Now we can talk about the essay. Anxiety about filling in multiple-choice bubbles is common among students, but not enough are worrying about their handwriting. Readers will be reading and scoring your essays based on the content. To do that, they need to understand what you are writing. Adding to the problem is that the essay has a time limit that is often constraining. This causes students to write faster and often messier.
The good news is that the graders are exceptionally good at reading bad student handwriting. For example, the writing shown in the picture above would almost certainly be legible enough for a reader to understand and grade effectively. So, if you have bad handwriting you don’t need to stress about changing your entire writing style for this test.
The bad news is that poor handwriting can confuse readers and distract from your overall presentation. While it is true that grading is supposed to ignore the neatness of your work, it is also true that the highest scores are very difficult to achieve and may vary from grader to grader. Your writing should be effective and informative, but to earn the best scores it should also flow nicely and follow a clear progression. If a reader is having to frequently stop to decipher your writing, or follow your arrows, or skip past spots you scribbled out, or read extra interjections you put in the margins – then they probably aren’t following the message of your essay as smoothly as you might have hoped.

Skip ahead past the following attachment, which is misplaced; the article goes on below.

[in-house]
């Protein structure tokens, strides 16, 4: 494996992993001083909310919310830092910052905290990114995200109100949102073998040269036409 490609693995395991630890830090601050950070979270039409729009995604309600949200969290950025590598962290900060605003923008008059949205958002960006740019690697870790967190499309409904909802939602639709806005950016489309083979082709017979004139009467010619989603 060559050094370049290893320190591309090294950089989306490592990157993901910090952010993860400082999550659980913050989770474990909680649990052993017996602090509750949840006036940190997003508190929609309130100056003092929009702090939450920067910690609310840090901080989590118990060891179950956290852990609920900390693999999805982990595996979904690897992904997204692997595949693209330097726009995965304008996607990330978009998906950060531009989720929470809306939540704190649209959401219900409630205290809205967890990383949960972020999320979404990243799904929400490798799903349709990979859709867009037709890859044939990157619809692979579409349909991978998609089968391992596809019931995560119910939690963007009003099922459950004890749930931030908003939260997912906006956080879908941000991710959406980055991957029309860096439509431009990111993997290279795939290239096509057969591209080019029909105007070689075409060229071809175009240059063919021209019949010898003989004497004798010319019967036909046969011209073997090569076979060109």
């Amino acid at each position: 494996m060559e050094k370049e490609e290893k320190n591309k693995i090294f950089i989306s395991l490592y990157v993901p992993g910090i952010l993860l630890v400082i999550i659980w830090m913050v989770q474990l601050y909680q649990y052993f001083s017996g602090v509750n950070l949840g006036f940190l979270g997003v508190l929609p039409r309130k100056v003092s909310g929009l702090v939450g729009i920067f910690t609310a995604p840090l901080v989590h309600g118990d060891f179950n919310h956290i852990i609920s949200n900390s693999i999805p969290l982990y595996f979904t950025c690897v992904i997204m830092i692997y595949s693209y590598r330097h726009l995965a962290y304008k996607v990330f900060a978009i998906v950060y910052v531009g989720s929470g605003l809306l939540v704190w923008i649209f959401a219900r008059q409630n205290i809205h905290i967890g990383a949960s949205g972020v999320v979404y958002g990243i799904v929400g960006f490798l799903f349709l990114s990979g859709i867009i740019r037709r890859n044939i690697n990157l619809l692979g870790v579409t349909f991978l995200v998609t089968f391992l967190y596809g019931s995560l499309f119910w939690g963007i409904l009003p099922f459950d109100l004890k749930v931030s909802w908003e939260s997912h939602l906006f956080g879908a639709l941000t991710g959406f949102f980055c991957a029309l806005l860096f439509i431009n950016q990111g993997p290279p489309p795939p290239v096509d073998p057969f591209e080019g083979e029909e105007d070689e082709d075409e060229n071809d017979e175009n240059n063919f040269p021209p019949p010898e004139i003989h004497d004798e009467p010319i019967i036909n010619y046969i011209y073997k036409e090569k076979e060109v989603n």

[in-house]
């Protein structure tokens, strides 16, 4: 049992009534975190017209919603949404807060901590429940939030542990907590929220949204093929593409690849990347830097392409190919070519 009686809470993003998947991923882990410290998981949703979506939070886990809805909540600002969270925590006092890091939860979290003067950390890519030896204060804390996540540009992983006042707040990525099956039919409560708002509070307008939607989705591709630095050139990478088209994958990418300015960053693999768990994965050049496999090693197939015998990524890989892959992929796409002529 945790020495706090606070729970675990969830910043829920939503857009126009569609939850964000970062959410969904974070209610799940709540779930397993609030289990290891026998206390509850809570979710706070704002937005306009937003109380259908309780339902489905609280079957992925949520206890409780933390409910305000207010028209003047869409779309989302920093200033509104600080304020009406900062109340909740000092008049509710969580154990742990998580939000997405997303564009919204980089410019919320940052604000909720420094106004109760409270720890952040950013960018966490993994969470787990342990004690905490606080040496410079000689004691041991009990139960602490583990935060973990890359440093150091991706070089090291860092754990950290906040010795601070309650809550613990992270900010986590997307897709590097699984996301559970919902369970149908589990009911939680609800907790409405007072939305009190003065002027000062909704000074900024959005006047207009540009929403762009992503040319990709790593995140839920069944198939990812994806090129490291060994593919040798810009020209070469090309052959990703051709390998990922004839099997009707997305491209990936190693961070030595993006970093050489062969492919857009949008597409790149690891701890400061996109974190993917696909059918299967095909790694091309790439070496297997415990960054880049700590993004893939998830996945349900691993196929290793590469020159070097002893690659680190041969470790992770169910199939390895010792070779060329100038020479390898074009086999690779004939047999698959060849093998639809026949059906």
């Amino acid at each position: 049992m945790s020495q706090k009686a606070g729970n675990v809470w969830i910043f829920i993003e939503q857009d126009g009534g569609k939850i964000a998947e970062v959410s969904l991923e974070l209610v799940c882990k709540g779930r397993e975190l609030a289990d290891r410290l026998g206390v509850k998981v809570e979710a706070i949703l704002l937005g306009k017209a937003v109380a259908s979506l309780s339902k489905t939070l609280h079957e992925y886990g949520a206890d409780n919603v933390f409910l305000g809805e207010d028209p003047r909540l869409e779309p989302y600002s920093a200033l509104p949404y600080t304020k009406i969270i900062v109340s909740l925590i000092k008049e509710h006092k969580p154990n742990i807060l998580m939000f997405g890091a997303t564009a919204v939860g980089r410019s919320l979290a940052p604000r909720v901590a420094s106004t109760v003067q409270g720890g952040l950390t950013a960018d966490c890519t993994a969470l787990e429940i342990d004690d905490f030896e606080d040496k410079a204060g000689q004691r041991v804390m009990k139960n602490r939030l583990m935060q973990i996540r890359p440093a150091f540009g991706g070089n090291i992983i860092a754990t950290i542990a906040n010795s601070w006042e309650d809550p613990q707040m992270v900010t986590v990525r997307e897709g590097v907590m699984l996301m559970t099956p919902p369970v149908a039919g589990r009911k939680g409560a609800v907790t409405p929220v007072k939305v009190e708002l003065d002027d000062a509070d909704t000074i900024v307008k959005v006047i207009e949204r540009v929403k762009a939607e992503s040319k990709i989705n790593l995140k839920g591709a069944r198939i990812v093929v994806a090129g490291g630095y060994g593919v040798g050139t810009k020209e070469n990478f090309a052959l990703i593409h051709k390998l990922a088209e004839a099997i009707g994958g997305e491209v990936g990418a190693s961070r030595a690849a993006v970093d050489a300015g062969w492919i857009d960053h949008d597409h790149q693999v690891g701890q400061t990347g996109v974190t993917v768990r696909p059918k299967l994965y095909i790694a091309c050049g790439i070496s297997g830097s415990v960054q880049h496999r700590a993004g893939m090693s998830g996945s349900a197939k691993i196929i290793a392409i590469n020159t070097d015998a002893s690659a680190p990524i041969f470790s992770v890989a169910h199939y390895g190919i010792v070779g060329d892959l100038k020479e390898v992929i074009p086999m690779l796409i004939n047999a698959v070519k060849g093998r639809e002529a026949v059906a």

To avoid this, you just need to think about a few things when writing. First, make some effort to write neatly. This usually just entails being conscious of writing each letter of a word. Writing tends to become indecipherable when letters run together or are skipped. Next, avoid messy editing. Please don’t scribble anything out – it’s distracting and makes your work look unprofessional. Instead, erase nicely if you can, or use one, clear straight line to cross out what you want to be removed. Finally, make sure you have a good outline or plan for your essay before you start writing to avoid needing to put in extra sentences later. Inserting a word or sentence is okay, but make sure you do so neatly and clearly.
In summation: fill in your bubbles dark enough but don’t stress about making it perfect, erase answers as best as you can and bring an eraser that won’t smudge, write your essay neatly but don’t worry about it so much that it slows you down, and make any edits in a neat and professional way.
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Michael C. is currently an online private math, science, and standardized test tutor with TutorNerds in Irvine and Anaheim.